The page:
Maternal COVID-19 Vaccination and Prevention of Symptomatic Infection in Infants

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Abstract

BACKGROUND AND OBJECTIVES: Maternal vaccination may prevent infant coronavirus disease 2019 (COVID-19). We aimed to quantify protection against infection from maternally derived vaccine-induced antibodies in the first 6 months of an infant’s life. METHODS: Infants born to mothers vaccinated during pregnancy with 2 or 3 doses of a messenger RNA COVID-19 vaccine (nonboosted or boosted, respectively) had full-length spike (Spike) immunoglobulin G (IgG), pseudovirus 614D, and live virus D614G, and omicron BA.1 and BA.5 neutralizing antibody (nAb) titers measured at delivery. Infant severe acute respiratory syndrome coronavirus 2 (SARS-CoV-2) infection was determined by verified maternal-report and laboratory confirmation through prospective follow-up to 6 months of age between December 2021 and July 2022. The risk reduction for infection by dose group and antibody titer level was estimated in separate models. RESULTS: Infants of boosted mothers (n 5 204) had significantly higher Spike IgG, pseudovirus, and live nAb titers at delivery than infants of nonboosted mothers (n 5 271), and were 56% less likely to acquire infection in the first 6 months (P 5 .03). Irrespective of boost, for each 10-fold increase in Spike IgG titer at delivery, the infant’s risk of acquiring infection was reduced by 47% (95% confidence interval 8%–70%; P 5 .02). Similarly, a 10-fold increase in pseudovirus titers against Wuhan Spike, and live virus nAb titers against D614G, and omicron BA.1 and BA.5 at delivery were associated with a 30%, 46%, 56%, and 60% risk reduction, respectively. CONCLUSIONS: Higher transplacental binding and nAb titers substantially reduced the risk of SARSCoV-2 infection in infants, and a booster dose amplified protection during a period of omicron predominance. Until infants are age-eligible for vaccination, maternal vaccination provides passive protection against symptomatic infection during early infancy.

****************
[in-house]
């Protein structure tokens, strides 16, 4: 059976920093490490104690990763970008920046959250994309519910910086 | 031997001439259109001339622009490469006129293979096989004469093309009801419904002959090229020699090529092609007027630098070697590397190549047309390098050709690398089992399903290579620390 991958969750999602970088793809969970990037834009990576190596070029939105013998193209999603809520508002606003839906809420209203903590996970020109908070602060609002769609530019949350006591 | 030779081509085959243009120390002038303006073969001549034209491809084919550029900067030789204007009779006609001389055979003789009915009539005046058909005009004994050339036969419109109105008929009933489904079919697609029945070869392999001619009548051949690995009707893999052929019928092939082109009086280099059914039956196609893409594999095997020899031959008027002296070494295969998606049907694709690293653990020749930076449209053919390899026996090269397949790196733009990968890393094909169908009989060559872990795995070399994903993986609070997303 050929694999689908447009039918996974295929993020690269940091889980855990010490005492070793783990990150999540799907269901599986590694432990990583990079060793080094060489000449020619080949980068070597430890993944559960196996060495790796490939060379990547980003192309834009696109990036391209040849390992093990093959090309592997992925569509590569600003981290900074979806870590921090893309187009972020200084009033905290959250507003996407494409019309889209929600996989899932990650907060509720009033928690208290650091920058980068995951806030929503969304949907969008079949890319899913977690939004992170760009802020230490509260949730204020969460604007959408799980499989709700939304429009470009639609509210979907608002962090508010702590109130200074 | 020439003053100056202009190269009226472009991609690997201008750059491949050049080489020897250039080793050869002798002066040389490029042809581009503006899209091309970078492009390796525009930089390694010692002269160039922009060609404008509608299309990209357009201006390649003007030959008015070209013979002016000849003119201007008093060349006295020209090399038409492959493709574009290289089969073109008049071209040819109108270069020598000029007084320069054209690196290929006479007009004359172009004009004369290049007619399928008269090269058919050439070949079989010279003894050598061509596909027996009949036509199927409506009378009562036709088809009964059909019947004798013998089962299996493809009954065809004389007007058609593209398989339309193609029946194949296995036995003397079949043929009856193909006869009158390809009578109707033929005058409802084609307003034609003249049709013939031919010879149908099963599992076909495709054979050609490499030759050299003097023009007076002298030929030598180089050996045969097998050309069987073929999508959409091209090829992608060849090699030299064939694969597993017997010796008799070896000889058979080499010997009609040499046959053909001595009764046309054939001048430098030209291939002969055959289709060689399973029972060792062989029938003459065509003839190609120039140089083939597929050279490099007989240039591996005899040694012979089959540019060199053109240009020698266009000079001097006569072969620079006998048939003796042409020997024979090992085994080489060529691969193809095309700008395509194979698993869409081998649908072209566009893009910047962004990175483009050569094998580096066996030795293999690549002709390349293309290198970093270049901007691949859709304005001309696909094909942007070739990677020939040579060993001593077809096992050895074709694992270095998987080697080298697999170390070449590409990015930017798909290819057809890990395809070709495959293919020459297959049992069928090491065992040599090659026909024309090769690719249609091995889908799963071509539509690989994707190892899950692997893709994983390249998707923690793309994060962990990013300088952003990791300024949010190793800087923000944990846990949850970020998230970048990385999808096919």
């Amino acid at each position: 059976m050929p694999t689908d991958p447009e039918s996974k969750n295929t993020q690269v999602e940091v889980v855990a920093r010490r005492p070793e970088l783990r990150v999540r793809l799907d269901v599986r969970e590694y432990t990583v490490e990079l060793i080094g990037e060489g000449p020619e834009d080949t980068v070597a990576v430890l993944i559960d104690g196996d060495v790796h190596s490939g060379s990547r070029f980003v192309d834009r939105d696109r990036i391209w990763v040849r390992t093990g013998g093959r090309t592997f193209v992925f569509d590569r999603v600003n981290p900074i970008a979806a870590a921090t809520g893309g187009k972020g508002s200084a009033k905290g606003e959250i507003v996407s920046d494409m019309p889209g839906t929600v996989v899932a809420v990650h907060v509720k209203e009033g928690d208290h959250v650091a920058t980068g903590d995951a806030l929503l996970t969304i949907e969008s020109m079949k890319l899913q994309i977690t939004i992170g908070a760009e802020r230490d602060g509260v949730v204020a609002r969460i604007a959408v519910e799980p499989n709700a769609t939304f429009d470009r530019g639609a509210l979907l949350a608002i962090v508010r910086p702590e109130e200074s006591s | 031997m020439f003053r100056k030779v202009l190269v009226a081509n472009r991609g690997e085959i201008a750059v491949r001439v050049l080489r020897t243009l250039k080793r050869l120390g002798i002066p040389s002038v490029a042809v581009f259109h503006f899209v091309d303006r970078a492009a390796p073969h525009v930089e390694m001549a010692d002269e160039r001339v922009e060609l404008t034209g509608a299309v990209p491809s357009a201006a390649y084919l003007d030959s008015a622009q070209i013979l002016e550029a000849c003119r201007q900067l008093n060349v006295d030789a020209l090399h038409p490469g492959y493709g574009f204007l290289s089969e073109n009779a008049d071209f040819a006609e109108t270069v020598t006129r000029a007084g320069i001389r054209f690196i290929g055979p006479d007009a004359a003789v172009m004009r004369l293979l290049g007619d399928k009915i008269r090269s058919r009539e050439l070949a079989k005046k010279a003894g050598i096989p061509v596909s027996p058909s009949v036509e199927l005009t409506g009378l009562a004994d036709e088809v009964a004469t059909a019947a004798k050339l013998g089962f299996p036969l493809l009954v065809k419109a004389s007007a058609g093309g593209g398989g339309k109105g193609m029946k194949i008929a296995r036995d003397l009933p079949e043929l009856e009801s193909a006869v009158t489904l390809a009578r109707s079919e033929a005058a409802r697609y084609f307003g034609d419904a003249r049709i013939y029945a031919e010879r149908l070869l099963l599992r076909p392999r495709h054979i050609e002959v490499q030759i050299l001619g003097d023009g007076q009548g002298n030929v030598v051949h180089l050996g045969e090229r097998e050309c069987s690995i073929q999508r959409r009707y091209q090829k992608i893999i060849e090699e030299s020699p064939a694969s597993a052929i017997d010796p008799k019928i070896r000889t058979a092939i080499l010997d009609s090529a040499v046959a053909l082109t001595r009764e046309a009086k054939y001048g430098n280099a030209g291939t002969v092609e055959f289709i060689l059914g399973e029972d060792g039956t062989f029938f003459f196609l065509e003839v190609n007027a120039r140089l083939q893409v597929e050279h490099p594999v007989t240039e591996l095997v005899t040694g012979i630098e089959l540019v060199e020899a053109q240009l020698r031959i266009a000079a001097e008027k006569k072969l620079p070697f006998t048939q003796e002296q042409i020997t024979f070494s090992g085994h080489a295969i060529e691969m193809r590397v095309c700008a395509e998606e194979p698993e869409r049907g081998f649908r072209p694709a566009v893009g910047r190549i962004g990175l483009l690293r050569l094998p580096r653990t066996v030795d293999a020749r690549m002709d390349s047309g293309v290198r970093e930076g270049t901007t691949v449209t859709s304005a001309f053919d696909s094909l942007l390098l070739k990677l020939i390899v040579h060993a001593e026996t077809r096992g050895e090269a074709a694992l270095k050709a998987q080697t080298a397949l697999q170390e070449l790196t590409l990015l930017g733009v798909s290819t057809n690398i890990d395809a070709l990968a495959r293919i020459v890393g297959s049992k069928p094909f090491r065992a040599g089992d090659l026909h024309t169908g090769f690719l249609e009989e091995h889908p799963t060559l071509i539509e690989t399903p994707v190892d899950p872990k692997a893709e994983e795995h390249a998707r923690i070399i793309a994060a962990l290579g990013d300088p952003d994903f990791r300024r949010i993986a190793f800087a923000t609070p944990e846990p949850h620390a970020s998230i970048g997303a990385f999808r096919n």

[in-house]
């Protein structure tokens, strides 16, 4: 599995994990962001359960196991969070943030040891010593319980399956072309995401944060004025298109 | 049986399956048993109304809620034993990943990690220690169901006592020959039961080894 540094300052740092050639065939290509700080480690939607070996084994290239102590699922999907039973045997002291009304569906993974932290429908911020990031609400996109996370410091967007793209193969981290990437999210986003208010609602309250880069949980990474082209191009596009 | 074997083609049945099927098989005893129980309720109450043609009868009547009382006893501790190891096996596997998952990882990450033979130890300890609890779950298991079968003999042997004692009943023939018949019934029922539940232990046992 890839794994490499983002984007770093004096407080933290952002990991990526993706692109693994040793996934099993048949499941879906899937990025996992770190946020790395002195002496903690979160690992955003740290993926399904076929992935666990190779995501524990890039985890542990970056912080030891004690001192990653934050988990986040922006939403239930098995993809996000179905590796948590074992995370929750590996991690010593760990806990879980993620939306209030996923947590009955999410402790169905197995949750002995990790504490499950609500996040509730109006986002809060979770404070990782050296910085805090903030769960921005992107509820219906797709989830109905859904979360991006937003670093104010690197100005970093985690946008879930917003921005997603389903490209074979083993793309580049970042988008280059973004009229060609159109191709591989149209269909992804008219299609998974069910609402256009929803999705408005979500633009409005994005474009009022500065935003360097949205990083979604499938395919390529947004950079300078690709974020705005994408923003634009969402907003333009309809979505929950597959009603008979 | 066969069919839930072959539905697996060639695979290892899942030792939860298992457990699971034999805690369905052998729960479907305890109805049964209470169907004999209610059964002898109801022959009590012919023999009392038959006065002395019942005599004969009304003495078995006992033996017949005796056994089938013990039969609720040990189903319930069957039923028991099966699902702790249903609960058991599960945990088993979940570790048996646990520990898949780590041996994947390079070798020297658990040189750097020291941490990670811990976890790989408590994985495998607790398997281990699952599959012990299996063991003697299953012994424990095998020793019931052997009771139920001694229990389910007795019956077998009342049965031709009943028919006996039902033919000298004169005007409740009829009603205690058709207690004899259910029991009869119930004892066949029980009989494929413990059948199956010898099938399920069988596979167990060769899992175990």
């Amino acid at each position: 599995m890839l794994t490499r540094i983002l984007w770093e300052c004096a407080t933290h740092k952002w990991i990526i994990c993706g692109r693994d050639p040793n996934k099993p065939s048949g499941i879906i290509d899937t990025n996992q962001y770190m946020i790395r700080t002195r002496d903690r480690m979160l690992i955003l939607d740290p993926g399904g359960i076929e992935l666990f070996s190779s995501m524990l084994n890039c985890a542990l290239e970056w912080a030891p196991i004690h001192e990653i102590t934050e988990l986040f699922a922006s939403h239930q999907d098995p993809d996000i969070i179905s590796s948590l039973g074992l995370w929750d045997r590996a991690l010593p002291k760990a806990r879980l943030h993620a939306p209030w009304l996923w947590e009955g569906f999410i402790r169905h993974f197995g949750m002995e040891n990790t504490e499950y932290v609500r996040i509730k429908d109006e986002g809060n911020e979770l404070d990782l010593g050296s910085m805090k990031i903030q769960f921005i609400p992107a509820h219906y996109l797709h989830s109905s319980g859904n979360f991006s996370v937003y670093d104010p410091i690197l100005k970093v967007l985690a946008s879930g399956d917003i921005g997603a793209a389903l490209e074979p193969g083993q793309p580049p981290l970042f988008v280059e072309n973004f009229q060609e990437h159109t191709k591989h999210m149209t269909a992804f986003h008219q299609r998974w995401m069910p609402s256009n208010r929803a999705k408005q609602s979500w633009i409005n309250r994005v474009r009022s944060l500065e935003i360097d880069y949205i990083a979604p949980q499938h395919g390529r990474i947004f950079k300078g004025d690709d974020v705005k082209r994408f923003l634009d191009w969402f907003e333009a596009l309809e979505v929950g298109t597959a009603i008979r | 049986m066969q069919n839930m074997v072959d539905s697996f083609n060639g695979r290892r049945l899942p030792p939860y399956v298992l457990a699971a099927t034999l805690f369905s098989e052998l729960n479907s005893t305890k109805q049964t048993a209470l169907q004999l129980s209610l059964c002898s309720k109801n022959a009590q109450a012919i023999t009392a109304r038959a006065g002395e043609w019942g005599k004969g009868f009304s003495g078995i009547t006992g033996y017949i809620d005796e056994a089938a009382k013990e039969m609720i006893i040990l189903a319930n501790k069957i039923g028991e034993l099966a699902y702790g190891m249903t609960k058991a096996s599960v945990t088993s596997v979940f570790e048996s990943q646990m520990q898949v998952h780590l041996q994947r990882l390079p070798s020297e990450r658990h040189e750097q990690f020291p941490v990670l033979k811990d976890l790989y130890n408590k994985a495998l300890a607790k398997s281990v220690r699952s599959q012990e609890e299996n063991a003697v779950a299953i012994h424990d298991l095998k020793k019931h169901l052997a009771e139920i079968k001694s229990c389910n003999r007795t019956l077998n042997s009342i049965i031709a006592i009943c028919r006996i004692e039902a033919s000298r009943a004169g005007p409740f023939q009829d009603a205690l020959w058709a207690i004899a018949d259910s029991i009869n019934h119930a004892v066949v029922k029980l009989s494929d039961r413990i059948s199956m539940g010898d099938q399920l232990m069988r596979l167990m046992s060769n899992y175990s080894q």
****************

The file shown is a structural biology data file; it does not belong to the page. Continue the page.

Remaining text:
Original languageEnglish
Article numbere2023064252
JournalPediatrics
Volume153
Issue number3
DOIs
StatePublished - Mar 1 2024

Bibliographical note

Publisher Copyright:
© 2024 American Academy of Pediatrics. All rights reserved.

ASJC Scopus subject areas

  • Pediatrics, Perinatology, and Child Health

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